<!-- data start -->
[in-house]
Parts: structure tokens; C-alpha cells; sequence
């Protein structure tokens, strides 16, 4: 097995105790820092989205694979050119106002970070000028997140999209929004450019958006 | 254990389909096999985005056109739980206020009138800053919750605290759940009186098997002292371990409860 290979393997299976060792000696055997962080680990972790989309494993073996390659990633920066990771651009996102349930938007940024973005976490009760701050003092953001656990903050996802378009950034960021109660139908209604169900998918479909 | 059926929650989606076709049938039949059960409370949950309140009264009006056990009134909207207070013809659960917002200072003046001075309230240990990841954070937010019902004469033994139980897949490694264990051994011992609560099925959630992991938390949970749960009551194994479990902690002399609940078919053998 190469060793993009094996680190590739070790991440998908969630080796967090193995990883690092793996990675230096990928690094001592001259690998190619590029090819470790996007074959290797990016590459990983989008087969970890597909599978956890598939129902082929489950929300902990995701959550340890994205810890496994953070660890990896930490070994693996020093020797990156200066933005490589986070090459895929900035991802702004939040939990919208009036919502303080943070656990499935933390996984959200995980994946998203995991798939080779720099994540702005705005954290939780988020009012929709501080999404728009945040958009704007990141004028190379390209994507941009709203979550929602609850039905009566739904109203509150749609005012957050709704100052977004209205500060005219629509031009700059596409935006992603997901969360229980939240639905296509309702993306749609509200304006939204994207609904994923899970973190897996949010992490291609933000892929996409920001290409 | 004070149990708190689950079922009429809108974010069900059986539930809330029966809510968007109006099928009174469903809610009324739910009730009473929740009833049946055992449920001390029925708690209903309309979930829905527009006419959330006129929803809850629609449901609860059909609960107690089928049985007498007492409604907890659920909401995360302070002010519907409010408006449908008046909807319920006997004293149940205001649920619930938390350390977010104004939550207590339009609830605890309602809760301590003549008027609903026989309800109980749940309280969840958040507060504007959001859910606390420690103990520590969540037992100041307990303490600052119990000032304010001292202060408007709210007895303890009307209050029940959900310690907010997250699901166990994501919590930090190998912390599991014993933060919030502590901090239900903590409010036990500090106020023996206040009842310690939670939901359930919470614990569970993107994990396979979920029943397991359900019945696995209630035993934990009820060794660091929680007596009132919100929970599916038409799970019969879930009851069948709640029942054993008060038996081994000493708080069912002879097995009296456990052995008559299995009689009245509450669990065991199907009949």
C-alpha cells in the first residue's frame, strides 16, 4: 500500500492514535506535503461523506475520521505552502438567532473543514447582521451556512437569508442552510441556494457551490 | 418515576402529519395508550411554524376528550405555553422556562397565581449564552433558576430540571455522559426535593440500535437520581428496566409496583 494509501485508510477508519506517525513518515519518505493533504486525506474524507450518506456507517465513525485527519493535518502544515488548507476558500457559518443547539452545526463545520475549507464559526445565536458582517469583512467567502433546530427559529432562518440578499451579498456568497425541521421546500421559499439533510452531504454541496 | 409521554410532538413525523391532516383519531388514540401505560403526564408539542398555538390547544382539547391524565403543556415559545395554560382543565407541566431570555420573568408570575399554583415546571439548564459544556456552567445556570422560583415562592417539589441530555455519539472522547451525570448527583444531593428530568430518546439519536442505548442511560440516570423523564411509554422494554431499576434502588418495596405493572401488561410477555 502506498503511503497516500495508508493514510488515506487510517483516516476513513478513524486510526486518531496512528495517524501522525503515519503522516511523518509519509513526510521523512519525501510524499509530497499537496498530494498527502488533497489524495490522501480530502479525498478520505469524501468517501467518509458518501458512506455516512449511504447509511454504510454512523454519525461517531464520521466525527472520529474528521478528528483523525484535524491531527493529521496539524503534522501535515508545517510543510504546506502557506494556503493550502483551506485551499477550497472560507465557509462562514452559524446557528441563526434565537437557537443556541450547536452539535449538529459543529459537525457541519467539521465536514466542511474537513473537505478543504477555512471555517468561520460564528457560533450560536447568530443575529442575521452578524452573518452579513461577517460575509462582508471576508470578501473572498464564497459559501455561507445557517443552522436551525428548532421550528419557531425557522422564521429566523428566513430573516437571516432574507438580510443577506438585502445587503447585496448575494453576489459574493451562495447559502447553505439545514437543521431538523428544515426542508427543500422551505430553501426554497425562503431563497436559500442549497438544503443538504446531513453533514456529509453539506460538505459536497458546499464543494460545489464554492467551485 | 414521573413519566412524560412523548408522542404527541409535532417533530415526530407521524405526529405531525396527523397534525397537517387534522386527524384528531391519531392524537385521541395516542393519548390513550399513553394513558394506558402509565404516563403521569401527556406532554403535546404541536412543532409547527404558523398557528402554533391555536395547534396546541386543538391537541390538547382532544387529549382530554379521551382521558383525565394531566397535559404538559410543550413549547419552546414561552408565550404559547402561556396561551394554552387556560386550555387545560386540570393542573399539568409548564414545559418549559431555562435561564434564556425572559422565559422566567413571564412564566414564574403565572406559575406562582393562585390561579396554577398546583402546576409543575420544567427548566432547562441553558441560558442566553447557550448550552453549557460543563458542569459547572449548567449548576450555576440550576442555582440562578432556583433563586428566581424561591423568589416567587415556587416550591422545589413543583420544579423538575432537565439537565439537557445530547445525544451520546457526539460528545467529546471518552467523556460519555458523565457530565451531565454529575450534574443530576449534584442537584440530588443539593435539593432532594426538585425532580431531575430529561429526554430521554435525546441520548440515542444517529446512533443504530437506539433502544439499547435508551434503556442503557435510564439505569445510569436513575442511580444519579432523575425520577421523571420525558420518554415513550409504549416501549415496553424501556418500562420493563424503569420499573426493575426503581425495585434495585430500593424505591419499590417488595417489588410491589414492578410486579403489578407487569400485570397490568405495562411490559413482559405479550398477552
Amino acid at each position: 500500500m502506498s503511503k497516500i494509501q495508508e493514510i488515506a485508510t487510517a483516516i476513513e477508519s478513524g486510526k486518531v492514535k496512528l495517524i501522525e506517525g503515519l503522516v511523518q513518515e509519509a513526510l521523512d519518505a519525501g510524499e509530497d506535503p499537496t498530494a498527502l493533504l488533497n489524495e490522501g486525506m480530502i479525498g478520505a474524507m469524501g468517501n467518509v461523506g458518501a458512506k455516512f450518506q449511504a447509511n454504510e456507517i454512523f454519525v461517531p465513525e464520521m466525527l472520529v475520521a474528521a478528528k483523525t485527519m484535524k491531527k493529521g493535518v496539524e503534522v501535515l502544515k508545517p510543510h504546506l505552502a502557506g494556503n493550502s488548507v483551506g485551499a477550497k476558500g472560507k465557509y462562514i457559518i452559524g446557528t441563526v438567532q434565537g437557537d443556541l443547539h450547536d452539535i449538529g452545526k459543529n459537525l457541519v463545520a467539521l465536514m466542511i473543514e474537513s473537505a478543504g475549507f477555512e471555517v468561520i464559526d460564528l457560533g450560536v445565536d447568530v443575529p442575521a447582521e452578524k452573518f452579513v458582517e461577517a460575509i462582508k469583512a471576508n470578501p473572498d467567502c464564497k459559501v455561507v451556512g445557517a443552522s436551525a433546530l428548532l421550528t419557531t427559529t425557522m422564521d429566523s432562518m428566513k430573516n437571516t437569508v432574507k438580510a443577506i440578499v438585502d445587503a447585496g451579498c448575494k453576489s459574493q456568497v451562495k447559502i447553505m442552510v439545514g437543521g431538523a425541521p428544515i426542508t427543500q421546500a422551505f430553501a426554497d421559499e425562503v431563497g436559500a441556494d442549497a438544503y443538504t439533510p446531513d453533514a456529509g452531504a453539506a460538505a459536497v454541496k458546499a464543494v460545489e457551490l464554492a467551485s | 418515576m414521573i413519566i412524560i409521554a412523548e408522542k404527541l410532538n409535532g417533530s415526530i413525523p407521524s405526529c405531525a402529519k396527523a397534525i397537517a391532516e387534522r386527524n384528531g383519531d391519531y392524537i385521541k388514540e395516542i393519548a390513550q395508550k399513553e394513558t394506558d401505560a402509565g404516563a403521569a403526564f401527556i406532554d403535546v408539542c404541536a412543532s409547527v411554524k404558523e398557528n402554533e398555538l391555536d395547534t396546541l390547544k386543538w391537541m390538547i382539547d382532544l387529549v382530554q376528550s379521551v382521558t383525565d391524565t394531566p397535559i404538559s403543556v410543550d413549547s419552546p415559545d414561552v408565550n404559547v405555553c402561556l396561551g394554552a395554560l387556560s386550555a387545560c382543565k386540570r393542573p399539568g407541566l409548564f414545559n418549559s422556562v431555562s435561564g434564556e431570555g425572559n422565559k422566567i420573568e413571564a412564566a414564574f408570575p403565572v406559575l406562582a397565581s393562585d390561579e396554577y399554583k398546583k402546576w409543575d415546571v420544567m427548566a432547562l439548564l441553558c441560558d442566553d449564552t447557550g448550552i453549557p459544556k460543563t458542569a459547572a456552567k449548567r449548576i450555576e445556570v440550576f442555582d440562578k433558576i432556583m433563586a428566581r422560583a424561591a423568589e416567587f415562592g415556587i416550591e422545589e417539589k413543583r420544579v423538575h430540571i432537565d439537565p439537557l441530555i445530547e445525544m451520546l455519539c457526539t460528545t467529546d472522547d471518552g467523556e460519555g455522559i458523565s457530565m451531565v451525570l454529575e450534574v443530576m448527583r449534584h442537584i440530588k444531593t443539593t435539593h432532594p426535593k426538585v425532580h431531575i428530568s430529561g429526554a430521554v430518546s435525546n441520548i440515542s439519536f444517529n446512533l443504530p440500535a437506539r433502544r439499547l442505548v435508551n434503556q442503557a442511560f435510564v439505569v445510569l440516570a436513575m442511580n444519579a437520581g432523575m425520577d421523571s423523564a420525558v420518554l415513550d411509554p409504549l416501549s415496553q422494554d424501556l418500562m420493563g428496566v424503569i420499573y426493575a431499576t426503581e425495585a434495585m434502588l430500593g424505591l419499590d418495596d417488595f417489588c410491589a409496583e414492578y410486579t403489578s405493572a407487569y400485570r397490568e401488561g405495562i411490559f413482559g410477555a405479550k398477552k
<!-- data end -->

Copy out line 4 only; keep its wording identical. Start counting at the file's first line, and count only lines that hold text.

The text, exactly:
C-alpha cells in the first residue's frame, strides 16, 4: 500500500492514535506535503461523506475520521505552502438567532473543514447582521451556512437569508442552510441556494457551490 | 418515576402529519395508550411554524376528550405555553422556562397565581449564552433558576430540571455522559426535593440500535437520581428496566409496583 494509501485508510477508519506517525513518515519518505493533504486525506474524507450518506456507517465513525485527519493535518502544515488548507476558500457559518443547539452545526463545520475549507464559526445565536458582517469583512467567502433546530427559529432562518440578499451579498456568497425541521421546500421559499439533510452531504454541496 | 409521554410532538413525523391532516383519531388514540401505560403526564408539542398555538390547544382539547391524565403543556415559545395554560382543565407541566431570555420573568408570575399554583415546571439548564459544556456552567445556570422560583415562592417539589441530555455519539472522547451525570448527583444531593428530568430518546439519536442505548442511560440516570423523564411509554422494554431499576434502588418495596405493572401488561410477555 502506498503511503497516500495508508493514510488515506487510517483516516476513513478513524486510526486518531496512528495517524501522525503515519503522516511523518509519509513526510521523512519525501510524499509530497499537496498530494498527502488533497489524495490522501480530502479525498478520505469524501468517501467518509458518501458512506455516512449511504447509511454504510454512523454519525461517531464520521466525527472520529474528521478528528483523525484535524491531527493529521496539524503534522501535515508545517510543510504546506502557506494556503493550502483551506485551499477550497472560507465557509462562514452559524446557528441563526434565537437557537443556541450547536452539535449538529459543529459537525457541519467539521465536514466542511474537513473537505478543504477555512471555517468561520460564528457560533450560536447568530443575529442575521452578524452573518452579513461577517460575509462582508471576508470578501473572498464564497459559501455561507445557517443552522436551525428548532421550528419557531425557522422564521429566523428566513430573516437571516432574507438580510443577506438585502445587503447585496448575494453576489459574493451562495447559502447553505439545514437543521431538523428544515426542508427543500422551505430553501426554497425562503431563497436559500442549497438544503443538504446531513453533514456529509453539506460538505459536497458546499464543494460545489464554492467551485 | 414521573413519566412524560412523548408522542404527541409535532417533530415526530407521524405526529405531525396527523397534525397537517387534522386527524384528531391519531392524537385521541395516542393519548390513550399513553394513558394506558402509565404516563403521569401527556406532554403535546404541536412543532409547527404558523398557528402554533391555536395547534396546541386543538391537541390538547382532544387529549382530554379521551382521558383525565394531566397535559404538559410543550413549547419552546414561552408565550404559547402561556396561551394554552387556560386550555387545560386540570393542573399539568409548564414545559418549559431555562435561564434564556425572559422565559422566567413571564412564566414564574403565572406559575406562582393562585390561579396554577398546583402546576409543575420544567427548566432547562441553558441560558442566553447557550448550552453549557460543563458542569459547572449548567449548576450555576440550576442555582440562578432556583433563586428566581424561591423568589416567587415556587416550591422545589413543583420544579423538575432537565439537565439537557445530547445525544451520546457526539460528545467529546471518552467523556460519555458523565457530565451531565454529575450534574443530576449534584442537584440530588443539593435539593432532594426538585425532580431531575430529561429526554430521554435525546441520548440515542444517529446512533443504530437506539433502544439499547435508551434503556442503557435510564439505569445510569436513575442511580444519579432523575425520577421523571420525558420518554415513550409504549416501549415496553424501556418500562420493563424503569420499573426493575426503581425495585434495585430500593424505591419499590417488595417489588410491589414492578410486579403489578407487569400485570397490568405495562411490559413482559405479550398477552